In the two Epistles to the Corinthian Church, also distracted by false teachers, we find several direct assertions of his Apostolic authority; such are (1 Cor. iv. 9), “I think God hath set forth us the Apostles last;" (ix. 9), “ Am I not an Apostle ? am I not free ? have I not seen Jesus Christ our Lord ? are not ye my work in the Lord ?" (ver. 5), “ Have we not power to lead about a sister, a wife, as well as other Apostles, and as the brethren of the Lord, and Cephas ?" (xv. 9), “For I am the least of the Apostles, that am not meet to be called an Apostlo, because I persecuted the Church of God; but by the grace of God I am what I am.”
1 In the Epistle to the Philippians he drops the assumption of A postleship, and this enables him to associate Timothy with him. self as a fellow-servant of Christ. In the two Epistles to the Thessalonians he does not style himself anything, and so we read: Paul and Sylvanus and Timotheus unto the Church of the Thessalonians,” &c.
Compare this with“ I suppose I am not a whit behind the very chiefest Apostles” (2 Cor. xi. 5), and with “In nothing am I behind the very chiefest Apostles, though I be nothing ” (xii. 11).'
We have now to consider the exercise of this authority on the part of the Apostle. A man who has but once read his Epistles can have but one opinion on this matter, which is, that St. Paul exercised this authority autocratically.
He exercised, it is true, this authority with all the love and tenderness of a parent. He never exercised it for selfish purposes or personal ends. He called himself, and he acted as, the least of all and the servant of all. He abased himself. He worked with his own hands rather than be chargeable. He entreated his converts, he implored them; he was with them in meekness and fear, and in much trembling (1 Cor. ii. 3); he even made their prayers a condition of his salvation (Phil. i. 19): but, with all this, he never let the reins of power out of his own hands; he never permitted his authority to be called in question, and he allowed no opposition. The following instances will show that I have not overstated this. I take them in order.
“I will come unto you shortly, and will know, not the speech of them which are puffed up, but the power.” " What will ye? shall I come unto you with a rod, or in love, and in the spirit of meekness ?” (1 Cor. iv. 19, 21.)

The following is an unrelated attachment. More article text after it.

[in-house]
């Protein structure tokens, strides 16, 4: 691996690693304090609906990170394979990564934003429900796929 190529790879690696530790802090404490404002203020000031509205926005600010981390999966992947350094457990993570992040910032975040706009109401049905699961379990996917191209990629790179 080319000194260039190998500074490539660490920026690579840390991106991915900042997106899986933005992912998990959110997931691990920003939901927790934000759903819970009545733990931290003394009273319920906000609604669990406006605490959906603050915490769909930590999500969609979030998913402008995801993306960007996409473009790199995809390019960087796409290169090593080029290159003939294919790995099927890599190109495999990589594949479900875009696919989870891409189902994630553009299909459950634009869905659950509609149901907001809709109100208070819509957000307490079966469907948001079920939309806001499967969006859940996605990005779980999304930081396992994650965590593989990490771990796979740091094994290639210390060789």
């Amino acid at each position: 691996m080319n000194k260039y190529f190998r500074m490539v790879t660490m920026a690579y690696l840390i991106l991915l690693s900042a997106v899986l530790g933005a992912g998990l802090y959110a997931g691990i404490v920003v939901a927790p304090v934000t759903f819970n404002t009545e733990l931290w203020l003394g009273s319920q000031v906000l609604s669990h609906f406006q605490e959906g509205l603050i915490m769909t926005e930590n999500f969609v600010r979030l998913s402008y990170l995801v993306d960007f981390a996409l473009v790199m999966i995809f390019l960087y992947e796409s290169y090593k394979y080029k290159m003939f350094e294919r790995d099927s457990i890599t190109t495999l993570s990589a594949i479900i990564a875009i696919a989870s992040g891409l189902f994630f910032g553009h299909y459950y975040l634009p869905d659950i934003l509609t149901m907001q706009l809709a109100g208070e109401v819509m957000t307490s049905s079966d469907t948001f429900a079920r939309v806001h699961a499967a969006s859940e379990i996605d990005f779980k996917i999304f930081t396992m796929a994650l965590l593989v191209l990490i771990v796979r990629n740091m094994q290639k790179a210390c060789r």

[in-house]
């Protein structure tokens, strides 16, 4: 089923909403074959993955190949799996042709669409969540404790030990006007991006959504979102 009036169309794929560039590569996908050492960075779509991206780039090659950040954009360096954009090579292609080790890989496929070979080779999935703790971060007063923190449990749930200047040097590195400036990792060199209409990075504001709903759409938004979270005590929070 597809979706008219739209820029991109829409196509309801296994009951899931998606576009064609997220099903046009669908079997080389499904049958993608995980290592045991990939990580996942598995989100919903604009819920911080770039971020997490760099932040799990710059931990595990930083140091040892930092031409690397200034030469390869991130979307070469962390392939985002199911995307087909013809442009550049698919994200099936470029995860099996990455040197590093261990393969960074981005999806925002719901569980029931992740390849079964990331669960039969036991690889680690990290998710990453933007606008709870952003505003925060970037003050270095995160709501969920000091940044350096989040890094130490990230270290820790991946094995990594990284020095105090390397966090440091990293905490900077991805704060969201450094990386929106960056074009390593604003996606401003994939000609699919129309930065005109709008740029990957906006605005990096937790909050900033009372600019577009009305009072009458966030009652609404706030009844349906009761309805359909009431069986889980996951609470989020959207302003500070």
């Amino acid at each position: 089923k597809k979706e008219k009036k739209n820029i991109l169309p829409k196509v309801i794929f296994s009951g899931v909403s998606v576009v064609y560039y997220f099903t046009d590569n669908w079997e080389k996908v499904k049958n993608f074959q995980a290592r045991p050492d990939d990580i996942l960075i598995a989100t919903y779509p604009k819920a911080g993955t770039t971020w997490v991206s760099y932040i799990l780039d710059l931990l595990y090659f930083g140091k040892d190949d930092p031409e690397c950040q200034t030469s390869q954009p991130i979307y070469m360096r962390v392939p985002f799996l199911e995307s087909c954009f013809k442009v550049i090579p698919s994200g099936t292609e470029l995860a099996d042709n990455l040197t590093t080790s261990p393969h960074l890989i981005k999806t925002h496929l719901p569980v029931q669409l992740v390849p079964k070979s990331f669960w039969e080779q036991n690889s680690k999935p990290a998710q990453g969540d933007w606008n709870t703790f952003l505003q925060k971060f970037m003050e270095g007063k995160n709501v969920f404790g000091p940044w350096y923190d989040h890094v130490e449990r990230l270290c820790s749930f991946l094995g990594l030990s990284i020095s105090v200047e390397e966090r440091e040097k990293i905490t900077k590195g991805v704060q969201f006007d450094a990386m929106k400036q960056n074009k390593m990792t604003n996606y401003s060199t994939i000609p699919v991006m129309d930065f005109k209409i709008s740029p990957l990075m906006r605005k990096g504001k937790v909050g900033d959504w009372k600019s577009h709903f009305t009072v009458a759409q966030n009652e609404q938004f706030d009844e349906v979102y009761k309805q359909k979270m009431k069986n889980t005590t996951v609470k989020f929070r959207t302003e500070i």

“I verily, as absent in body, but present in spirit, have judged already as though I were present, concerning him that hath so done this deed. In the Name of our Lord
'Trepalav, however, may be used ironically, as the " much” Apostles-referring to the pretentiousness of the false teachers.
Jesus Christ, when ye are gathered together, and my spirit, with the power of our Lord Jesus Christ, to deliver such an one unto Satan,” &c. (1 Cor. v. 3—5.)
“I wrote unto you in an Epistle, not to keep company with fornicators; but now I have written unto you not to keep company,” &c. (1 Cor. v. 9, 11.)
“I command, yet not I, but the Lord So ordain I in all Churches." (1 Cor. vii. 10, 17.)
"I praise you, brethren, that ye remember me in all things, and keep the ordinances, as I delivered them unto you.'
“ The rest ” (of the regulations respecting the Eucharist) “will I set in order when I come.” (1 Cor. xi. 2, 34.)
“Concerning the collection for the saints, as I have given order
the Churches of Galatia, even so do ye. Upon the first day of the week, let every one of you," &c. "If Timotheus come, see that he may
with. out fear.” (1 Cor. xvi. 1, 10.)
“If I forgave anything, to whom I forgave it, for your sakes forgave I it in the person of Christ.” (2 Cor. ii. 10.)
66 Titus remembereth the obedience of you all, how with fear and trembling ye received him. I rejoice, therefore, that I have confidence in you in all things” (vii. 15, 16).
In the next chapter, the eighth, we have an instance of his contrasting his Apostolic authority with the natural influence which such a father in Christ ought to possess :
-“ I speak not by commandment. . . . Herein I give my advice" (verses 8, 10); but in the latter chapters he returns again to the authoritative :
“ Being absent, now I write to them which heretofore have sinned, and to all other, that if I come again I will not spare ” (xiii. 2).
“It is a good thing to be zealously affected always in a